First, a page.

I recently saw the much hyped movie – Veere Di Wedding, which post its release and to no ones surprise had been in the limelight for it’s controversial content. That got me thinking about the modern independent woman, feminism and how it is perceived in our society, even in the twenty first century. The film is about women who want to enjoy life on their own terms and mind you, they get to do that but don’t want to be judged for it by anyone. They don’t want to follow the norms of society but also seek acceptance for their rebellion. They are ashamed of their sexuality and don’t want to face the consequences of their bold choices. No offense to anyone but it’s things like these that set us back centuries, frankly, I’d rather re-watch Lipstick Under My Burkha, but this is not a movie review, so lets get to the topic.
At its core, feminism is about equality between the sexes, not advancing one over the other. Feminism is about giving women a choice, a chance, same as men. But that’s not what majority of the world feels about this subject. Feminists are advertised as brash, angry lesbians who hate men. Women do not need to drink, smoke, use cuss words and talk about sex all the time to sell the idea of liberation. Sure, it is a woman’s absolute choice to do so, but to make it seem like these are the real parameters of modernity, while skirting more real issues is delinquent. Trying to pass the most radical and extreme versions as the standard which, in this case, depicts a feminist as a man-hater who hates lipstick, crinkles her nose at stay-at-home moms, and unapologetically supports abortions on demand is probably the worst thing you can do for the agenda. So this is to all those “Feminazis” who are actually not helping the cause. People don’t realize you can be a feminist and pro-life. You can be a feminist and a stay-at-home mom. You can be a feminist and disagree with the birth control mandate passed in the US. You can be a feminist but still want to be wooed and be pampered by your man. I am a feminist and unapologetically demand chivalry.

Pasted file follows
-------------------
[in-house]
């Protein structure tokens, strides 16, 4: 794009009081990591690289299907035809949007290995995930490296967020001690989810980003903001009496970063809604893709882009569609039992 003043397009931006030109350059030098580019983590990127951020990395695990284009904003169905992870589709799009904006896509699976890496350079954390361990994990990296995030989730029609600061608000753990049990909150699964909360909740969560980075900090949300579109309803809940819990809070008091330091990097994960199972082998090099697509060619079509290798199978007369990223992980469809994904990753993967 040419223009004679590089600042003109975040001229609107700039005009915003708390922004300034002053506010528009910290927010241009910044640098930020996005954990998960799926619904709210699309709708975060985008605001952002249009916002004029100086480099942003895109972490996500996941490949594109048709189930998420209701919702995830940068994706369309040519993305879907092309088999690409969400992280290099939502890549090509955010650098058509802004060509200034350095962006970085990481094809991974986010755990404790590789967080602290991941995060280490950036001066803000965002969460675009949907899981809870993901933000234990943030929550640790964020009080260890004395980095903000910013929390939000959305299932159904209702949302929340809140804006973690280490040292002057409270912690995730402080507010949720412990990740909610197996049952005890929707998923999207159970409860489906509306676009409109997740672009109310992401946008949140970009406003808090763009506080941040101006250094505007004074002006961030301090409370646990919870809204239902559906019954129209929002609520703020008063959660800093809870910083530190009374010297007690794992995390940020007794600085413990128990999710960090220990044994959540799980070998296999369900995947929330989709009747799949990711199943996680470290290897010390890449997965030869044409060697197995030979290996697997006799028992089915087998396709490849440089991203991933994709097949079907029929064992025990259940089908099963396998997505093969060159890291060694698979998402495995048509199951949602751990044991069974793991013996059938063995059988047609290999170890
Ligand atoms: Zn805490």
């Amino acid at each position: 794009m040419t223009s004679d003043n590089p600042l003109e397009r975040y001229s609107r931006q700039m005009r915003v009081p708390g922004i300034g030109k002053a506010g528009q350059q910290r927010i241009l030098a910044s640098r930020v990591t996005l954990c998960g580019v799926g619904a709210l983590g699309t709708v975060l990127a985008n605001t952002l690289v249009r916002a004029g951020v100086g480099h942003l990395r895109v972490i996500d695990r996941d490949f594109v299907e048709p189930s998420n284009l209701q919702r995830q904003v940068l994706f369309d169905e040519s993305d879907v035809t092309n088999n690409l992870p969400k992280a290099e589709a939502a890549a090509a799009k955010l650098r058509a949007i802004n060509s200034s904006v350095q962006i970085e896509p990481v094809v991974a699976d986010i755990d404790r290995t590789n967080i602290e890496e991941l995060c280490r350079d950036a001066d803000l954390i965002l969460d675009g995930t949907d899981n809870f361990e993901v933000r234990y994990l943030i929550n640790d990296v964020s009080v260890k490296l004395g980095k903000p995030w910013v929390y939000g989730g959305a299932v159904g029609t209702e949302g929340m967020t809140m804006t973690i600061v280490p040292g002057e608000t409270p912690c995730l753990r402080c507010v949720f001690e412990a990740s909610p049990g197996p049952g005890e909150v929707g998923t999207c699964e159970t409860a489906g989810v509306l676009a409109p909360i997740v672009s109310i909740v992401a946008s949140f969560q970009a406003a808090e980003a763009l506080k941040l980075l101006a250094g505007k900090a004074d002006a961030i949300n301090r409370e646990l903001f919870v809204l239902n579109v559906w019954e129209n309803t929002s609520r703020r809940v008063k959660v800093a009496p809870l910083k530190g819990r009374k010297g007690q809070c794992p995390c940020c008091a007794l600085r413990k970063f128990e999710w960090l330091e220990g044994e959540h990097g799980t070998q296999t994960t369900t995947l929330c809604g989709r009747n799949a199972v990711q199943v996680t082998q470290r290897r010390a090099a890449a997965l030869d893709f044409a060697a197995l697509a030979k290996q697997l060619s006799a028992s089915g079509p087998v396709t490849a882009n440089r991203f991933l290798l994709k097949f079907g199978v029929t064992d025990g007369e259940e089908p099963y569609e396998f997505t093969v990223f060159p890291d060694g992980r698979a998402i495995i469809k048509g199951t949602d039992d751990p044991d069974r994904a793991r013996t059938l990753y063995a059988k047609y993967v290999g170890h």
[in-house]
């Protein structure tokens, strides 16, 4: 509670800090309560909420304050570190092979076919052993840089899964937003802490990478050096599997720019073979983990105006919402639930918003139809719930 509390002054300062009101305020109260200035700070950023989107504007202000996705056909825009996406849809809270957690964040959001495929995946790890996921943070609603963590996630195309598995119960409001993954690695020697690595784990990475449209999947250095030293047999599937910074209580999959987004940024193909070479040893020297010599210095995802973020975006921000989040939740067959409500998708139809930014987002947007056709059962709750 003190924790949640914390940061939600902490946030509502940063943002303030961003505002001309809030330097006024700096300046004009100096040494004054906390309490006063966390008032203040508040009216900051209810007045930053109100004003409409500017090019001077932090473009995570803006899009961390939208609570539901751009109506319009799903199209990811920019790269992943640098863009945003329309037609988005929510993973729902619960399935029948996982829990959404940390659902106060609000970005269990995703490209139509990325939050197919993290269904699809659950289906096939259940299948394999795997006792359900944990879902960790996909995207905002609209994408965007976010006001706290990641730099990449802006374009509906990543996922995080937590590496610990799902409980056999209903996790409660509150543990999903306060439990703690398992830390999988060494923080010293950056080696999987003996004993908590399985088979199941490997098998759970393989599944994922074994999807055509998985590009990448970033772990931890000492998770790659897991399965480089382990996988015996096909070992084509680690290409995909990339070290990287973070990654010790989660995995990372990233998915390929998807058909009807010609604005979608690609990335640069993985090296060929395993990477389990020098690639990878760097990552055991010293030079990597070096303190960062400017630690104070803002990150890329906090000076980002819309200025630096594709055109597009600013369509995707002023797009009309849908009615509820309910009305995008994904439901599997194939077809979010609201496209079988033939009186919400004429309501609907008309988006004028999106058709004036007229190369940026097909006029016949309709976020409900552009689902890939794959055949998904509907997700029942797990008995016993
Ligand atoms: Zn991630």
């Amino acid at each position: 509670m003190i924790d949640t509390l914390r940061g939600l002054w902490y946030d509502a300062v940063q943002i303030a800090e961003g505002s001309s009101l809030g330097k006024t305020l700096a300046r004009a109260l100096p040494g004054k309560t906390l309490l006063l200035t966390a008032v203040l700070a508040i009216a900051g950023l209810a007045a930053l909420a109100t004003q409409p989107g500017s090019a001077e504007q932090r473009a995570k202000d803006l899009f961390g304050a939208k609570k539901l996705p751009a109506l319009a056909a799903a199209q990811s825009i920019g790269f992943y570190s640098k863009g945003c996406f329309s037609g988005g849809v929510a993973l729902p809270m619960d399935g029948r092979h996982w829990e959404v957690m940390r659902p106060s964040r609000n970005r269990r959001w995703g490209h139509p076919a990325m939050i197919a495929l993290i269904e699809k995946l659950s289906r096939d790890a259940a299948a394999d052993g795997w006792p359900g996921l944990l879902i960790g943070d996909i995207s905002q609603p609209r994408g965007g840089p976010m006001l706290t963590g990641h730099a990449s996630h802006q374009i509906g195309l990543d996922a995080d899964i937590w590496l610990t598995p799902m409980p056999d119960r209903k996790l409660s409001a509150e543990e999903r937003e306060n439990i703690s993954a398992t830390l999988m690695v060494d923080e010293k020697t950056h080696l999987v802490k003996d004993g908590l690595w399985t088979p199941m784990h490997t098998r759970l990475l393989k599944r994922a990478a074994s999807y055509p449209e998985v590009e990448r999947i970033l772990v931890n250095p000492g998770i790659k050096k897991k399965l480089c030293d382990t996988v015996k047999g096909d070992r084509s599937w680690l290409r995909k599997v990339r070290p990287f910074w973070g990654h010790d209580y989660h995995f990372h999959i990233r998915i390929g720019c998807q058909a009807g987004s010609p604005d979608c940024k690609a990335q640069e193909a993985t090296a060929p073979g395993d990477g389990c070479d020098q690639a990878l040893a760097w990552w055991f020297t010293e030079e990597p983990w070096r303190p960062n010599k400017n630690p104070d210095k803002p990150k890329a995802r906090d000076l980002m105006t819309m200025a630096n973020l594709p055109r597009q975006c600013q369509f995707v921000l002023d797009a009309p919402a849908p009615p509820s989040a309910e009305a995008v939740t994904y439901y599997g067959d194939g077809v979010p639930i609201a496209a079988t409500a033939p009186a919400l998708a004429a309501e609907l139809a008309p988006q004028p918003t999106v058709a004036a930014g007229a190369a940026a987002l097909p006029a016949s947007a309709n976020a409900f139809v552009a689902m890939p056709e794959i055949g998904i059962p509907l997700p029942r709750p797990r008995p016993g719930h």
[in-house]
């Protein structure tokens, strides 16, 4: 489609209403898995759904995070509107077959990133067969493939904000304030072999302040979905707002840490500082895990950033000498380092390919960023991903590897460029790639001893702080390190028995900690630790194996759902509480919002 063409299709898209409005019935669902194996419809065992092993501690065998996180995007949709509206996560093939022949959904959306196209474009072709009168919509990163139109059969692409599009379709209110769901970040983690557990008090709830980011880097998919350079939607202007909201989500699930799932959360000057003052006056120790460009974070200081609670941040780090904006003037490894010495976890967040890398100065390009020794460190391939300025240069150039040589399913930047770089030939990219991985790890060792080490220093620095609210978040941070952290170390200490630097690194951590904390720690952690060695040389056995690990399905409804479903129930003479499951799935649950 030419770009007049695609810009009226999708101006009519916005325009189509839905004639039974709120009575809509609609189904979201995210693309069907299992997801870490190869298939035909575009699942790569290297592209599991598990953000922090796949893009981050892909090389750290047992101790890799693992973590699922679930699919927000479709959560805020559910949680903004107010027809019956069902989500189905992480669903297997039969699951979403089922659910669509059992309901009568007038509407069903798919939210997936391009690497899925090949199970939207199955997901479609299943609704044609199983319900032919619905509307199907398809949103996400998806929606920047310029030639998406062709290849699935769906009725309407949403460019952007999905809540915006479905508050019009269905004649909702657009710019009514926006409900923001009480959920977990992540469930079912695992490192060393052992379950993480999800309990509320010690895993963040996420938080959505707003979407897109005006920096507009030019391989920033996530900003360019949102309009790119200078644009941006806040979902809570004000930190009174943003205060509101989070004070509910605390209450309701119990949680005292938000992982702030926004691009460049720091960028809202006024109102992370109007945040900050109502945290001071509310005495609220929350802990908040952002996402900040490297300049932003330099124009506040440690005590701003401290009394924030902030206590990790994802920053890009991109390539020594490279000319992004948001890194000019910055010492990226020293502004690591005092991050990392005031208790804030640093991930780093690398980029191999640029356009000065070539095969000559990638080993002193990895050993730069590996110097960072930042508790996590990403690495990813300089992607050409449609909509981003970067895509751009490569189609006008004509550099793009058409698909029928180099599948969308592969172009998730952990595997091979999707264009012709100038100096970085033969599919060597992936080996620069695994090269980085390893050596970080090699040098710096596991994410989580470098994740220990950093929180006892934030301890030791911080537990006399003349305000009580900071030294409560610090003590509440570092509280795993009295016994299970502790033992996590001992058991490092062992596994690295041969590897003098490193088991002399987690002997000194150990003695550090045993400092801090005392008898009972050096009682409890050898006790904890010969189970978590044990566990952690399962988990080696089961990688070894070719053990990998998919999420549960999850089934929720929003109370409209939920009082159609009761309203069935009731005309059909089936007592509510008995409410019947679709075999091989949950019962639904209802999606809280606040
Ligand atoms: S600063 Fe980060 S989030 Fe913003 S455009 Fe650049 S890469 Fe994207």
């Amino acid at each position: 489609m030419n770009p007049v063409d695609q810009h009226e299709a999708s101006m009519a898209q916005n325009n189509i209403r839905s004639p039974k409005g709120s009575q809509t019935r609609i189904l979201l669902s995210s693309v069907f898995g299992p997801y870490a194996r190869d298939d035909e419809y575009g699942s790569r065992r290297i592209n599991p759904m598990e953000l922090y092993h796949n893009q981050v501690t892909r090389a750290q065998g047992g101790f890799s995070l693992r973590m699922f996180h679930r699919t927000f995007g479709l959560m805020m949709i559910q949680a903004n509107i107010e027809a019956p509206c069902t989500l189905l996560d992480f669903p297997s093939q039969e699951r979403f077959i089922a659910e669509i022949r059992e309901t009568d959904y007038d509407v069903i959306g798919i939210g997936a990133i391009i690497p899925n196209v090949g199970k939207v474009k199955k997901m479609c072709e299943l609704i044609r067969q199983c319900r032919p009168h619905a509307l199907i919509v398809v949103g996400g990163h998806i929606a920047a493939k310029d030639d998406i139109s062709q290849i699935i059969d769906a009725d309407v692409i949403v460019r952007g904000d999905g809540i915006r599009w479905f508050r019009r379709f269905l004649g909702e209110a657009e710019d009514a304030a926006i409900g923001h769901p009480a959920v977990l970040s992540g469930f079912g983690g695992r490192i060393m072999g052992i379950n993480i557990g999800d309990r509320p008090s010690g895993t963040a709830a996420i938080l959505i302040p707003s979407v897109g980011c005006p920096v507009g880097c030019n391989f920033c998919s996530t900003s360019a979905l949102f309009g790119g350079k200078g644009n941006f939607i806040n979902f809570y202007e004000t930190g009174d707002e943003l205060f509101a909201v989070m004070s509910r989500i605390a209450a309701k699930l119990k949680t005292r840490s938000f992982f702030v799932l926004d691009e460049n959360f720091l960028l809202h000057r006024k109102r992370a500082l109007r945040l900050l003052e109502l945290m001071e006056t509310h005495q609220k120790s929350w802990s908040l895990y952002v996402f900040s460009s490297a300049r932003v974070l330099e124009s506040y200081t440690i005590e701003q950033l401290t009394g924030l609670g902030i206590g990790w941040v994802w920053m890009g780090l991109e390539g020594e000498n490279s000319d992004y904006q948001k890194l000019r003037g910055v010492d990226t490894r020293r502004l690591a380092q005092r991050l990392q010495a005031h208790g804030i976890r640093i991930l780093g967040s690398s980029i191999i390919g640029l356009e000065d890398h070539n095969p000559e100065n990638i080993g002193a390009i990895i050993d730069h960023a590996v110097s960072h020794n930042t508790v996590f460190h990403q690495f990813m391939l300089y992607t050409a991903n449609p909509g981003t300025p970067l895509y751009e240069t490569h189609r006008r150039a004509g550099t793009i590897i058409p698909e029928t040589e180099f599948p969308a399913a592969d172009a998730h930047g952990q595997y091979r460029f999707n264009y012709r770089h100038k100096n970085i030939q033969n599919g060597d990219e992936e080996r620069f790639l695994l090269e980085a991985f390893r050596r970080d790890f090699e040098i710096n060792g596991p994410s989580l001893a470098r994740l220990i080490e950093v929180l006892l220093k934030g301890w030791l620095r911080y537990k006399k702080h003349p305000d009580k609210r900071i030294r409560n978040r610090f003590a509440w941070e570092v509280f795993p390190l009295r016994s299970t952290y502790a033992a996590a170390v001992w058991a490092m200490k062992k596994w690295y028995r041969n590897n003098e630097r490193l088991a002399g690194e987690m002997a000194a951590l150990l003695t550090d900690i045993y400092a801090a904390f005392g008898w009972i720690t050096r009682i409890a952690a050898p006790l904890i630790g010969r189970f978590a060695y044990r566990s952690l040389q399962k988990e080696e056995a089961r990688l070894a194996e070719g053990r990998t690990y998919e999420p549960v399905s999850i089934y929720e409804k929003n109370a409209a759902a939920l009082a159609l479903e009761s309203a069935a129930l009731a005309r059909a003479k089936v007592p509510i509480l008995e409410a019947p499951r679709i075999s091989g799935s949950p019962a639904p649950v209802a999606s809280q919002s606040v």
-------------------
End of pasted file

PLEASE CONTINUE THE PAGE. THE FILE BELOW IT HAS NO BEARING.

This radicalization is the reason why there is so much hostility pertaining to the theme. Anti-feminist groups like ‘Women Against Feminism’ are spouting everywhere holding placards on social media as that is the latest fad, “I don’t need it because I already feel equal” and “I don’t want feminism because I don’t need special treatment, and don’t support sleeping around”. A lot of such groups were spawned after the ‘my CHOICE’ video, specifically over ‘sex outside marriage’ statement. My opinion on the video, and you might disagree with that, is that the video at no point glorifies promiscuousness. It does not preach infidelity. The Indian society is patriarchal and therefore women need to spell out their choices and I agree, at the same time be ready for the consequences of their actions prompted by those choices.
Although women’s suffrage and equal rights are no longer the driving forces of feminism, like in the first and second waves of feminism, pay gap and lack of women in leadership roles is just the tip of the iceberg when it comes to it’s exigency. We need feminism because we teach women how to prevent rape, instead of teaching people to not view women as objects. Because women are told that walking alone at night makes them “an easy target.” Because, a movie’s rating depends on how much a female appears to be enjoying sex in a certain scene. We need feminism because our bodies are still being legislated, because McDonald’s still asks us if we want a girl or boy toy, because we use terms like “bitch” to imply weakness. We need feminism because movies like Lipstick Under My Burkha, Fifty Shades of Grey, Magic Mike are still banned in a lot of countries. We need feminism because FGM (Female Genital Mutilation) is still practiced in 29 countries, to girls as young as 5 months old. Because more than 120 countries don’t have laws against marital rape, and still allow child brides — some as young as 6 years old. We need feminism because of female foeticides and infanticides, and because in Afghanistan women going to college can be considered justifiable grounds for disfiguring. Because women, when they disclose, are not really believed unless they are part of a pattern. Why do we need feminism, you ask? For the same reason screenwriter John Whedon gave when asked why he writes such strong female characters, “Because you’re still asking me that question.”
Society’s apprehension towards feminism is the catalyst for its defeat. We can argue six ways to Sunday and lambaste misogyny all we want, but it still won’t make an impact till everyone realizes it’s need. Just making sure your girls go to school is an unrealistically oversimplified solution. The first step to solving a problem is to accept that it exists and that something needs to be done about it starting at grassroot level. “Has feminism gone to far?”, the answer is a resounding NO. It’s only just warming up.